Tuesday, May 4, 2010

Zerozaki Hitoshiki no Ningen Kankei: Zaregoto Tsukai to no Kankei

Nanananami Nanami may have been listed as a Witch in several volumes without actually appearing, but it turns out that's just the name of her doujinshi circle, and she's a fujoshi who spends most of her timing fantasizing about what Holmes really meant by, "My dear Watson." She does have a slightly skewed perspective on the world, which is probably why she thinks, "He's cute!" when she runs into Zerozaki Hitoshiki in the middle of the night, despite the giant knives in his hands.
For a book that purports to examine the relationship between Hitoshiki and Ii-chan, and to tell the true story of what Hitoshiki was up to in Strangulation Romanticist, this was sort of a disappointment. It's not actually a novel at all. Each chapter follows a different minor character, starting with an extremely meta analogy comparing their personal problems to their issues with mystery novels. Then they run into Zerozaki and he babbles at them for a bit before not killing them.
Emoto Tomoe and Kigamine Yaku fill this slot in the first two chapters, and I had to fucking go pull the Zaregoto series from my shelf to even identify which volume they were in. Neither one of them had a personality to begin with. Palindromically named Emoto Tomoe pretty much showed up and died; Kigamine had a funny catchphrase but largely served as a foil to the rest of the cast. Consequently, neither of these chapters really held my attention.
Nanananami Nanami's belated appearance was certainly welcome, but since she doesn't actually fucking say much of anything, I remain far more interested in her famously antagonistic relationship with Ii-chan, which we may well never see at this point.
Sasa Sasaki's chapter works better, if only for the section which recounts her first encounter with Ii-chan from her perspective.
And Aikawa Jun's chapter is the only one that contains any actual plot, and a rather belabored explanation of the truth behind Zerozaki's killings...which like basically everything in the volume and a lot of Nisio Isin's later writing violates the crap out of "Show, don't tell" and ultimately doesn't add up to much.
Suzunashi Neon's brief appearance contained a few fascinating nuggets, but overall, this was far and away the most disposable of the four books. The first three went a long way towards restoring my faith in Nisio, so it's a shame he wrapped things up by indulging in a lot of his recent flaws. Still, there was more than enough interesting stuff in here to make me glad I read it; I just can't help wishing he'd managed to stitch that stuff onto a narrative instead of a contrivance.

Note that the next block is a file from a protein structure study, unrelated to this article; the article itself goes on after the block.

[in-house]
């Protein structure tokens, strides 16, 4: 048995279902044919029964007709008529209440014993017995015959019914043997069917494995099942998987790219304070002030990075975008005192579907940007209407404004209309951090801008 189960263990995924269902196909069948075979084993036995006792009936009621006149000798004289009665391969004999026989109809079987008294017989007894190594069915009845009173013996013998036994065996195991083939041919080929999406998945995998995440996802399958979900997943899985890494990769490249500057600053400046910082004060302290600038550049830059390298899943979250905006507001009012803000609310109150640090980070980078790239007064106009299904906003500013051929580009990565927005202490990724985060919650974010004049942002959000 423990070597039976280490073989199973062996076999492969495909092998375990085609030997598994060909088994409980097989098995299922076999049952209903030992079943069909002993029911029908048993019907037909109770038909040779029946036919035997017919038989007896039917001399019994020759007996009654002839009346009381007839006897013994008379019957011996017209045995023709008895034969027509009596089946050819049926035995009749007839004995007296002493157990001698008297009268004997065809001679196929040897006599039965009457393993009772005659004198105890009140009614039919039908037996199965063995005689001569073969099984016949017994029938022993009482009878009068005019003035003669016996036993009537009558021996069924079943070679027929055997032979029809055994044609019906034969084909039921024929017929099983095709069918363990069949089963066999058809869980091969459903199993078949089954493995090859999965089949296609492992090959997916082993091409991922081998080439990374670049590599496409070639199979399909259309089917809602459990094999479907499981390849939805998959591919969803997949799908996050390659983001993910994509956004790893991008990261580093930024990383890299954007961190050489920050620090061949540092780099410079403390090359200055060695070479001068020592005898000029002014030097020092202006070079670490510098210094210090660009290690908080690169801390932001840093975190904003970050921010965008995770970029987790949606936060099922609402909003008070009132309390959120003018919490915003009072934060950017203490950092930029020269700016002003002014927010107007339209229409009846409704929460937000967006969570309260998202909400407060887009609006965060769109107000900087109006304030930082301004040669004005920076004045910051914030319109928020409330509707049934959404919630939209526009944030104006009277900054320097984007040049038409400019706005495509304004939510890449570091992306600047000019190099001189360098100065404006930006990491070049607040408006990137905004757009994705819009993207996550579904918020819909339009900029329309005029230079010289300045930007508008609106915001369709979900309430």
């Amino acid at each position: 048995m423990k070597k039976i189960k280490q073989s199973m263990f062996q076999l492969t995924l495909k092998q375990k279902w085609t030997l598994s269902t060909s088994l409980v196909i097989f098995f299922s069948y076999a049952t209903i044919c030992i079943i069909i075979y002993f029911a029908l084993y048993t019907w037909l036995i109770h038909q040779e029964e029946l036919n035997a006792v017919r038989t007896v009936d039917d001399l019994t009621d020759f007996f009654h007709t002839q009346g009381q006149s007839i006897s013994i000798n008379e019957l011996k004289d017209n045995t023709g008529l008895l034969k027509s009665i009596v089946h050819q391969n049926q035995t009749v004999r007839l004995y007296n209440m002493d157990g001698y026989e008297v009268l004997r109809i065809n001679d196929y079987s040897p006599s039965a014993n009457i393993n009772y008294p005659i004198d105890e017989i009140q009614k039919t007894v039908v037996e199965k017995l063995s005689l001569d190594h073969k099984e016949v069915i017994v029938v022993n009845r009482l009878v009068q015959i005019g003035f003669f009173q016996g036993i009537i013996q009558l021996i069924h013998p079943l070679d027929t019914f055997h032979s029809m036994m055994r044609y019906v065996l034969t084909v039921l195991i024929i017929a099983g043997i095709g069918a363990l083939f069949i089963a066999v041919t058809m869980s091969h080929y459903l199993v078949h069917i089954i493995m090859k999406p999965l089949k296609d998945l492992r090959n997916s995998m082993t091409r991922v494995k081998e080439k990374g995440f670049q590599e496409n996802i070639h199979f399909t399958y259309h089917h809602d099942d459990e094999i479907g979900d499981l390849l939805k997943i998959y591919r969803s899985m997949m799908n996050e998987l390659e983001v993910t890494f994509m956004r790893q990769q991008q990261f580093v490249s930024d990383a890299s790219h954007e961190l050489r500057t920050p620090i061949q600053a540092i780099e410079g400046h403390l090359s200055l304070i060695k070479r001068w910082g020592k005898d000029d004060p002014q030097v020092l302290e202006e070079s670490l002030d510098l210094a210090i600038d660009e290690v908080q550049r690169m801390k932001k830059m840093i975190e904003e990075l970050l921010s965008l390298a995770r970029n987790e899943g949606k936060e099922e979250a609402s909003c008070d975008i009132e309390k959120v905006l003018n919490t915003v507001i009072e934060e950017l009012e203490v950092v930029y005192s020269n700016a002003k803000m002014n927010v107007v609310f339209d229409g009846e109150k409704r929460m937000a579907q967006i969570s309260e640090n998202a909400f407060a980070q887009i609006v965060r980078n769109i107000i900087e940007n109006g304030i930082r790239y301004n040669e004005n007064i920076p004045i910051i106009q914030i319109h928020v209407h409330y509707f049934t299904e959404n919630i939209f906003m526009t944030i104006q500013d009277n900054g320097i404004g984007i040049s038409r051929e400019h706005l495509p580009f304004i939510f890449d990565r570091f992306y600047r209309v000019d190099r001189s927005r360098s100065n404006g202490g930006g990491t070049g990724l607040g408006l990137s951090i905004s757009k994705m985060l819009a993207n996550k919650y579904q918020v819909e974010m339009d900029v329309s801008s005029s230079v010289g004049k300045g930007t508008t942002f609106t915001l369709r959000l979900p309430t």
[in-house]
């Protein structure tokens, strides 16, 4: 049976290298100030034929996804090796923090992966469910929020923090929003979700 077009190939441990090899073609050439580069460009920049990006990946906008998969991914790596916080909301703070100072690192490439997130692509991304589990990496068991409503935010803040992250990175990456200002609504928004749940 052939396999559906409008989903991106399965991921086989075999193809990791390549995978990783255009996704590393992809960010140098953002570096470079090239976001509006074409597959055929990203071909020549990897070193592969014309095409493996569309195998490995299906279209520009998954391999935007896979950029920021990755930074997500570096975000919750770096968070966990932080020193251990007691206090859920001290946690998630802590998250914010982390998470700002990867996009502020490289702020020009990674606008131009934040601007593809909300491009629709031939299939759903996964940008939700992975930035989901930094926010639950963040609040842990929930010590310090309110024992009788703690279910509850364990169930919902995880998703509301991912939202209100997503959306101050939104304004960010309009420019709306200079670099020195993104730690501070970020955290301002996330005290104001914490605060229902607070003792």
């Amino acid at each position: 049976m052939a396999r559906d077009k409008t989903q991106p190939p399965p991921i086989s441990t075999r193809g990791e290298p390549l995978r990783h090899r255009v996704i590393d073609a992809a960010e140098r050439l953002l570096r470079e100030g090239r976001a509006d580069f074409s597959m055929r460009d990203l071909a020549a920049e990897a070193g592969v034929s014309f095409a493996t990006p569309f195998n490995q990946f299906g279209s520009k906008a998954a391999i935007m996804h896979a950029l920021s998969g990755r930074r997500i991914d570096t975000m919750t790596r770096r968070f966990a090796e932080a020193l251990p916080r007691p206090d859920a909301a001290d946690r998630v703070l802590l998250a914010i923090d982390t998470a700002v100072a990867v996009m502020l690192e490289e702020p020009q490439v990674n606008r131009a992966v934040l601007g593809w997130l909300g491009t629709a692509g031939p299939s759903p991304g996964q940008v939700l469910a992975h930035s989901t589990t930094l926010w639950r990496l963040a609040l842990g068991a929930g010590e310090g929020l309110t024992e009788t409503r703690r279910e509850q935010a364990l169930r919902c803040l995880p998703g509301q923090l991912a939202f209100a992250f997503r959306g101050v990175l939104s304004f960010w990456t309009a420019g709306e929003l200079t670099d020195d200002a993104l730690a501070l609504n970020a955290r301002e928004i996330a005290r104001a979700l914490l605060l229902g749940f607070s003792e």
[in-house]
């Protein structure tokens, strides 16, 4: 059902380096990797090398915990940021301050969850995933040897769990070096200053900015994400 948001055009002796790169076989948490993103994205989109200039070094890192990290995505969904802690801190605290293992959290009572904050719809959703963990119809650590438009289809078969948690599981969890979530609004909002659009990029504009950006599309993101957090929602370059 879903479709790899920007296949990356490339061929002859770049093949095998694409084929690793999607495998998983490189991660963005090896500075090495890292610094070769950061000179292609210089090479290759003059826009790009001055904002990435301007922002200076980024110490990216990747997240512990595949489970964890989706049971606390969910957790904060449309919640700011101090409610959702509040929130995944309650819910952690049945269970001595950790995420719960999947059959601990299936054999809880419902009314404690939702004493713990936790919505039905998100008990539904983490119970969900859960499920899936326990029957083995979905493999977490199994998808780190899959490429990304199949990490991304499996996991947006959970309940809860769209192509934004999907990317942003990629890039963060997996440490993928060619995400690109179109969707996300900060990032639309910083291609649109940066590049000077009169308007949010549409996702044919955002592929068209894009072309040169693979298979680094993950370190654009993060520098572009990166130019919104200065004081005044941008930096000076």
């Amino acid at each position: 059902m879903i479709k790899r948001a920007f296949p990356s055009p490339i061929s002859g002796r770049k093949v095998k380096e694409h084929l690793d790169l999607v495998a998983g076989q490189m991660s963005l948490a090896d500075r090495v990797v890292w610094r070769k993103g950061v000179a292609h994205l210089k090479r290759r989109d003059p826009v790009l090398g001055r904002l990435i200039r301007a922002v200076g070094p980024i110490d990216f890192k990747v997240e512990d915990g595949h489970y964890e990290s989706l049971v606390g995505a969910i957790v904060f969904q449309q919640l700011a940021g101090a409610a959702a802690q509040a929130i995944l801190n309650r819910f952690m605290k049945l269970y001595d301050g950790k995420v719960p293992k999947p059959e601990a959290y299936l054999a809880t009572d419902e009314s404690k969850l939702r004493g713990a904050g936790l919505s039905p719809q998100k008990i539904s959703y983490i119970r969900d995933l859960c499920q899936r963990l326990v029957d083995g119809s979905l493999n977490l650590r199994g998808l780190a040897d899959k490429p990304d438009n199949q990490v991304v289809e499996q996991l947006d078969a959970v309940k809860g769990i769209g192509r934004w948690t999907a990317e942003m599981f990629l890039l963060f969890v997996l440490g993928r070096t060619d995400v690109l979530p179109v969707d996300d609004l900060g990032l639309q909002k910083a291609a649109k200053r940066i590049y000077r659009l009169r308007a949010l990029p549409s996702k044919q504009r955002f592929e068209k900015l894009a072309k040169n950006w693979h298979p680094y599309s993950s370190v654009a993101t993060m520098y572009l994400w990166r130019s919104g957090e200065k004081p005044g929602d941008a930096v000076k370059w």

1. First I thought 'Come on, that doesn't sound too bad' but your last sentence sums up yout opinion pretty well and I guess I can kind of understand your problem you seem to have with this volume.

  2. It's a perfectly fine book...well, maybe not the two chapters with boring characters, but the latter half of it was a fun read. It just should not ever have been released as the LAST volume. If this had been second and Iori had been last I kinda think my opinion would have been been reversed.
    (Also, Zerozaki's meeting with Suzunashi takes place in the present day, eight years after the Zaregoto timeline, so that whole "he's dying" thing in Iori is even more bizarre. I'm starting to think that was something he was playing with and forgot to revise back out.)
    Actually, each book has an afterward which gives a different recommended order for reading the four volumes, in case you decide this particular volume should be read last. So clearly he was a bit ambivalent about it himself; the published order is simply the order he wrote them in.

  3. I guess you mean the order it was published in Mephisto?

    Well, the amount of characters and stuff that's still open for possible development kind of shows this more or less typical method of writing found in several novel series... Just write and if there's anything unexplored, write a spinoff. And then a spinoff of the spinoff. Then a prequel. And a prequel of the prequel. Oh and if possible let all your series play in the same universe so there can be crossovers.

    Still have to read the JDC Tributes and 難民探偵 to see if he can actually write a self-contained book, but with the latter I find it too risky to start reading after all those negative reviews.

  4. The first JDC Tribute was excellent. Haven't read the second.